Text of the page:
Track listings and formats[edit]

Credits and personnel[edit]

Credits and personnel adapted from American Life album liner notes.[48]

Charts and certifications[edit]

See also[edit]

Notes[edit]

  1. ^ a b "'Madonna Speaks' For The First Time To VH1 On New 'American Life' Album". VH1. PR Newswire. April 16, 2003. Retrieved April 29, 2012. 
  2. ^ "Hacked: Madonna's Web Site Defaced". The Smoking Gun. Turner-SI Digital Network. April 18, 2003. Retrieved February 16, 2010. 
  3. ^ a b Singles Minded 115 (14). New York: Billboard. Nielsen Business Media, Inc. April 5, 2003. p. 55. ISSN 0006-2510. Retrieved July 10, 2012. 
  4. ^ P. Hull 2004, p. 256
  5. ^ "American Life / Die Another Day (Single)". Amazon.com. Retrieved July 27, 2012. 
  6. ^ Garrity, Brian (April 12, 2003). "Madonna's 'American Life' Single Available As Download, MP3". Billboard (New York: Nielsen Business Media, Inc) 115 (15): 34. ISSN 0006-2510. Retrieved September 25, 2012. 
  7. ^ a b c d Rooksby 2004, p. 61
  8. ^ Rees, Paul: 'Listen very carefully, I will say this only once', Q, May 2003, pp84-92
  9. ^ a b Gnojewski 2007, pp. 129
  10. ^ Rees, Paul: 'Listen very carefully, I will say this only once', Q, May 2003, pp84-92
  11. ^ a b Norris, John. "Madonna Her American Life". MTV News. MTV Networks. Retrieved November 4, 2010. 
  12. ^ Ciccone, Madonna; Ahmadzaï, Mirwais (2003). "Digital Sheet Music – Madonna – American Life". Musicnotes.com. Alfred Publishing. 
  13. ^ Cinquemani, Sal (July 11, 2008). "Madonna: American Life". Slant Magazine. Retrieved August 11, 2011. 
  14. ^ Howard, Ed (September 1, 2003). "Madonna "American Life"". Stylus Magazine. Todd Burns. Retrieved December 20, 2012. 
  15. ^ Taylor, Chuck (April 12, 2012). Reviews & Previews: Spotlights 110 (15). Billboard. Nielsen Business Media, Inc. p. 29. ISSN 0006-2510. Retrieved April 30, 2012. 
  16. ^ Petridis, Alexis (April 11, 2003). "CD: Madonna: American Life". The Guardian (London: Guardian Media Group). Retrieved July 26, 2012. 
  17. ^ Tucker, Ken (April 25, 2003). "American Life Review". Entertainment Weekly (Time Inc). Retrieved October 1, 2011. 
  18. ^ Staff, TMZ (June 21, 2006). "Madonna, Clay Aiken in Top 50 Worst Songs Ever". TMZ. EHM Productions, Inc. Retrieved July 17, 2012. 
  19. ^ Thompson, Stephen (April 23, 2003). "Madonna "American Life". The A.V. Club. The Onion, Inc. Retrieved January 19, 2010. 
  20. ^ Wilkening, Matthew (September 11, 2010). "100 Worst Songs Ever – Part Three of Five". AOL Radio. Retrieved December 21, 2010. 
  21. ^ a b c d e "Billboard Hot 100". Billboard (New York: Nielsen Business Media, Inc) 115 (37): 65. ISSN 0006-2510. Retrieved May 18, 2013. 
  22. ^ "Madonna Chart History". Billboard. Promethus Global Media. Retrieved February 10, 2010. 
  23. ^ a b "Madonna – American Life". ARIA Charts. Hung Medien. Retrieved August 5, 2011.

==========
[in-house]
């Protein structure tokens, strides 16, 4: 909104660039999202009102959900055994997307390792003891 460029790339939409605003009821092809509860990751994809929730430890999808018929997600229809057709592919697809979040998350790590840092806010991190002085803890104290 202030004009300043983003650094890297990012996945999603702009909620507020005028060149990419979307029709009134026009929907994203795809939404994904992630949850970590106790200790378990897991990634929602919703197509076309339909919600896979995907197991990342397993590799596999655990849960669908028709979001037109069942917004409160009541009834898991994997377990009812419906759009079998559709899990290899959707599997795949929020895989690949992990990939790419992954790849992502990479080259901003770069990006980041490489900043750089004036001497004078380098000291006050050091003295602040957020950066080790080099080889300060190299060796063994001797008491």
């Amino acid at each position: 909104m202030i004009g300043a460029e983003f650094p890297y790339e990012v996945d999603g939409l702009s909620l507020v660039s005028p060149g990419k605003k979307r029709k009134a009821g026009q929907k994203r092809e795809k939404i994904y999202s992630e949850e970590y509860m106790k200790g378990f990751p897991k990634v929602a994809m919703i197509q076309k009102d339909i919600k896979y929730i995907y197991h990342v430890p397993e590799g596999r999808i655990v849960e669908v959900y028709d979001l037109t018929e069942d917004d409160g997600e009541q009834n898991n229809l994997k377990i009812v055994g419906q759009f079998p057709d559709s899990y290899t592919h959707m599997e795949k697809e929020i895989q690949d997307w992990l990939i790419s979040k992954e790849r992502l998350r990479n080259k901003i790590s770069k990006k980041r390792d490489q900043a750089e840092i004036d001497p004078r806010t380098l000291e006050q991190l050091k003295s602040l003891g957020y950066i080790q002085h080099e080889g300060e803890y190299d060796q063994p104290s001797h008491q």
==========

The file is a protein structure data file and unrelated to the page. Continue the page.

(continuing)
24. ^ a b c d e f g h i j k l m n o p q r s t "Madonna – American Life". Ö3 Austria Top 40. Hung Medien. Retrieved August 5, 2011. 
  25. ^ a b "ARIA Charts – Accreditations – 2003 Singles". Australian Recording Industry Association. Retrieved January 14, 2012. 
  26. ^ a b c "2003 Top 40 Official UK Singles Archive". UK Singles Chart. Official Charts Company. April 26, 2003. Retrieved April 29, 2012. 
  27. ^ a b "Disque en France". Syndicat National de l'Édition Phonographique. Retrieved January 14, 2012. 
  28. ^ a b c d Wiederhorn, Jon (February 14, 2003). "Madonna Defends Her Violent 'American Life' Video". MTV News. MTV Networks. Retrieved September 6, 2010. 
  29. ^ Lamb, Bill. "Top 10 Madonna Music Videos". About.com. IAC. Retrieved April 29, 2012. 
  30. ^ Rees, Paul: 'Listen very carefully, I will say this only once', Q, May 2003, pp84-92
  31. ^ Kaufman, Gil (February 10, 2003). "Madonna Box Set Will Mark 20th Anniversary Of Her First LP". MTV News. MTV Networks. Retrieved August 12, 2009. 
  32. ^ a b c d Cinquemani, Sal. "Top Singles of the Year 2003". Slant Magazine. Archived from the original on December 12, 2003. Retrieved July 30, 2013. 
  33. ^ Clarke, Betty (March 19, 2003). "The Dixie Chicks". The Guardian (London: Guardian Media Group). Retrieved April 29, 2012. 
  34. ^ Susman, Gary (April 1, 2003). "Miss 'American' | News". Entertainment Weekly (Time Inc). Retrieved September 6, 2010. 
  35. ^ "Madonna Online – Videos" (in Portuguese). MTV Brasil. Grupo Abril. Retrieved May 2, 2012. 
  36. ^ a b "Madonna Online – Videos" (in Portuguese). MTV Brasil. Grupo Abril. Retrieved May 2, 2012. 
  37. ^ a b "Best of the Aughts: Music Videos". Slant Magazine. January 20, 2010. Retrieved October 1, 2011. 
  38. ^ a b c d Christman, Ed (May 10, 2003). Retail Track: Madonna Makes Music 115 (19). Billboard. Promethus Global Media. p. 45. ISSN 0006-2510. 
  39. ^ Davies, Hugh (May 10, 2003). "HMV? More like a Virgin". The Daily Telegraph (London: Telegraph Media Group). Retrieved May 15, 2013. 
  40. ^ a b Segal, David (June 15, 2004). "Prime Madonna". The Washington Post (The Washington Post Company). Retrieved October 29, 2009. 
  41. ^ Stevenson, Jane. "Into the groove (tour spoiler)". Icon: Official Madonna Website. Madonna.com. Retrieved May 15, 2013. 
  42. ^ Madonna (2005). I'm Going to Tell You a Secret (DVD). Warner Home Video. 
  43. ^ American Life (US Maxi single inlay). Madonna. Maverick Records. Warner Bros. Records. 2003. 5362 42615-2. 
  44. ^ American Life (UK 2 x 12" vinyl inlay). Madonna. Maverick Records. Warner Bros. Records. 2003. 16658-2. 
  45. ^ American Life (US CD single inlay). Madonna. Maverick Records. Warner Bros. Records. 2003. 9362 42616 2. 
  46. ^ American Life (UK Maxi single 1 inlay). Madonna. Maverick Records. Warner Bros. Records. 2003. W603T2. 
  47. ^ American Life (UK Maxi single 2 inlay). Madonna. Maverick Records. Warner Bros. Records. 2003. 
  48. ^ American Life (Liner notes). Madonna. Maverick Records. 2003. 93624-84392-4. 
  49. ^ "Madonna – American Life". French Singles Chart. Hung Medien. Retrieved August 5, 2011. 
  50. ^ "Keresés lista és dátum szerint". Mahasz. Retrieved April 29, 2012. 
  51. ^ "Hits of the World: Spain". Billboard (Promethus Global Media) 115 (18): 54. May 3, 2003. ISSN 0006-2510. Retrieved August 24, 2010. 
  52. ^ "Jaaroverzichten 2003". Ultratop (in Dutch). Hung Medien. 2003. Retrieved July 26, 2012. 
  53. ^ "Le Bilan des Ventes de Singles en 2003". French Singles Chart (in French). Hung Medien. Retrieved December 21, 2011. 
  54. ^ "I singoli più venduti del 2003". Italian Singles Chart (in Italian). Hung Medien. Retrieved December 21, 2011. 
  55. ^ "Årslista Singlar – År 2003". Sverigetopplistan. Hung Medien. Retrieved July 17, 2012. 
  56. ^ "Årslista Singlar – År 2003". Swiss Music Charts. Hung Medien. Retrieved July 17, 2012. 
  57. ^ "The Official UK Singles Chart" (PDF). UKChartsPlus. Official Charts Company. Retrieved July 17, 2012. 

References[edit]

External links[edit]